I HAVE discovered Iran’s secret weapon and it is not a nuclear bomb hidden deep inside a mountain.
It’s a little glass of noodles chilled over ice, sweetened with sugar and flavoured with rosewater, cherry sauce and lime juice. Doesn’t sound much but it’s rather nice.
And if that doesn’t disarm you after a pleasing meal, nothing will.
Tonight we’re at the Shahrzad Persian restaurant on London Road, Sheffield, pretty unpronounceable to we Brits, but it’s the same as Scheherazade, the wife who kept the sultan from cutting off her head with bedtime stories for 1001 nights – Ali Baba, Sinbad, Aladdin and all that.
Eating here is no pantomime although the stage is rather bare as we do have the place almost all to ourselves apart from a couple of owner Mohammed Abbasi’s friends.
The restaurant is clean and smart and minimalist with a tiled floor, cream coloured walls, for which his mother-in-law is promising to bring more of the intriguing wooden oriental-looking pictures.
I’ve wandered by several times and seen the place deserted and rather hoped that a menu would be in the window to give some idea of what Shahrzad offers and the price. As it is I’ve had to download it from the internet before making up my mind.
Persian cooking, one of the oldest in the world – no Iranian worth his salt will neglect to drop into the conversation that his country has been in business for at least 2,500 years - is classical, up there with the French and Chinese.
The Crusaders brought back some of its techniques and dishes which had seeped into the Middle East, which is why it’s not a million miles away from what the English posh nobs ate in the Twelfth and Thirteenth centuries.
Don’t just think kebabs but saffron, pomegranate seeds, walnuts, aubergines and whey, what’s left over when milk is separated from its curds.
When I suggest a window menu Mohammed says he’s been advised not to stick one up “so people come in to find out.” Sounds a rum one to me. If you’ve got it, flaunt it, is my advice.
And Shahrzad has a lot to flaunt. The price is right and the cooking, by Mohammed and his wife Najmeh Sanati, is appealing.
He has worked for pizza restaurants and regularly cooks for friends. “They said you should open your own restaurant.” So he did.
The menu has 30 dishes and just four starters. We begin with tasty little dolmeh, universal throughout the Middle East, vine leaves stuffed with meat and rice, and kashke bademjan, slices of garlicky fried aubergine, lightly crushed, and topped with crushed walnuts with a little pool of whey, creamier and richer than yoghurt, to the side.The combination is quite something, mysteriously exotic. It comes with chapati-like bread which is bought in. Mohammed is a little dismissive of it. Normally he makes his own toftun, a sort of naan, but the oven’s playing up. Both cost £3.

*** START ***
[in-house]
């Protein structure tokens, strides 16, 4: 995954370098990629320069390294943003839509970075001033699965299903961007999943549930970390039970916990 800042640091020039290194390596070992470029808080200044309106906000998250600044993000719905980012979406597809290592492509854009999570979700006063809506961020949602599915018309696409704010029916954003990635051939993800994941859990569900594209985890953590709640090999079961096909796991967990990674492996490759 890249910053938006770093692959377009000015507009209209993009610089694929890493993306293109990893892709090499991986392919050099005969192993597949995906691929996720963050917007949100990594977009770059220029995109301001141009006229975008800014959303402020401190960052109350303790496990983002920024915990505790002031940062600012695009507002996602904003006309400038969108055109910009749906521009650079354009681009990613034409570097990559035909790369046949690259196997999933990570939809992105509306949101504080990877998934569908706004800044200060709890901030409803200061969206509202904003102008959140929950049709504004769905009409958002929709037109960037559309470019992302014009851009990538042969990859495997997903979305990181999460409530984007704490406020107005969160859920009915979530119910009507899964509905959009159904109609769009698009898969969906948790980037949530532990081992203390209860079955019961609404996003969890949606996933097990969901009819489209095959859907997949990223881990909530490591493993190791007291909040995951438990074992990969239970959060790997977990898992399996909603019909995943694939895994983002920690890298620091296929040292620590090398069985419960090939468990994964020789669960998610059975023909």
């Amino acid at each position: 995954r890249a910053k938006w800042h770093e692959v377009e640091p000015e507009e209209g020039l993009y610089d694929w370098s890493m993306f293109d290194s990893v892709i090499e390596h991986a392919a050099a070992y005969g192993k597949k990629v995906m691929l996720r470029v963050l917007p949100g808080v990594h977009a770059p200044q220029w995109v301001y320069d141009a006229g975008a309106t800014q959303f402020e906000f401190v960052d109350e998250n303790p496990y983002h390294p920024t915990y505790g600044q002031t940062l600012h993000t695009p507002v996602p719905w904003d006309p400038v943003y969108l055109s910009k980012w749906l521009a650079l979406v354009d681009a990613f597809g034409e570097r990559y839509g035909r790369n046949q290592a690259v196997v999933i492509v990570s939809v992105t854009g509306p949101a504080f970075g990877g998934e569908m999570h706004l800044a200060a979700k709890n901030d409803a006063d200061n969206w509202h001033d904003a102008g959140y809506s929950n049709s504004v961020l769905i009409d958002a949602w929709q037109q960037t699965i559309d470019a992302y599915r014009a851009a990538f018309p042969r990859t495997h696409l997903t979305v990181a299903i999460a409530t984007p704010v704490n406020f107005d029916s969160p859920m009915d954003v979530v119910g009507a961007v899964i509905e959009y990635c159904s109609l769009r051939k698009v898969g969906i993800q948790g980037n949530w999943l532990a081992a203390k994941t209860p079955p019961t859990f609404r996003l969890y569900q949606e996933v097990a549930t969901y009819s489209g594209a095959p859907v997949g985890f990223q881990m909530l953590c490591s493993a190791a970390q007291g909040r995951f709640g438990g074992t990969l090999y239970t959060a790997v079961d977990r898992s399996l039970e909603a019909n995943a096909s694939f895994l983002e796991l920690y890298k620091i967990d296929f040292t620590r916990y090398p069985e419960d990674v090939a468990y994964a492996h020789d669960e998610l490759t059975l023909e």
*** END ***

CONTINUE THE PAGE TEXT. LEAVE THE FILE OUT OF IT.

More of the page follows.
I tell my wife the restaurant used to be an Indian and before it became Shahrzad was run by people from Kurdistan. “Ah, Kurds and whey,” she says as I finish the last of my starter.
Our mains arrive with a wonderful smell. I’ve got bakhtiari (£9), a skewer of lamb fillet plus marinated chicken breast with saffron rice and grilled tomatoes.
The lamb really is fillet, lovely and tender, and the chicken likewise, marinated in something very garlicky. There is far too much rice – Mohammed has mixed the saffron with butter to make it richer – but it’s a super little dish all round.
Chicken also features prominently in my wife’s main, Zereshk Polo Ba Morge (if your Farsi isn’t up to scratch all the dishes are numbered. This is number 18).
First arrives a plate of rice in the Persian national colours of red, white and green, and flecked with bright red little berries. These are barberries with an intriguing sweet-sour flavour, which give the rice a different dimension to mine.
But where’s the chicken? She forks through anxiously until it arrives in a dish, legs and thigh in a rich tomato sauce.
This chicken (£7.50) couldn’t taste more different to mine. “Delicious,” she murmurs. It was cooked by Najmeh.
We shared a salad (£2) and some fierce pickles (£2) which Persians love.
Mohammed has named the restaurant after the eldest of his three daughters, who is 11, to the annoyance of the others, and we get a glimpse of her earlier. Shahrzad is very much a family affair.
And so to that sweet (the only other choice is cream cake). The contrast between the noodles and ice is rewarding while you add the sour cherry and sharp lime as you wish. It cleanses the palate and settles the tum.
We washed it down with a glass of dough, a yoghurt drink very much like lassi, and a cola (£1 each) and finished up with Persian tea (£1.40), very much like our own.
Mohammed is relying on word of mouth about his cooking so let me blow the trumpet for him.
We paid £33.90. More dishes, including fish and vegetarian options, are promised.
280 London Road, Sheffield, S2 4NA.
Tel: 0114 327 6328.
Open all week 5.30pm -10pm.
BYO (No corkage).
Disabled access and toilets.
My star ratings (out of five):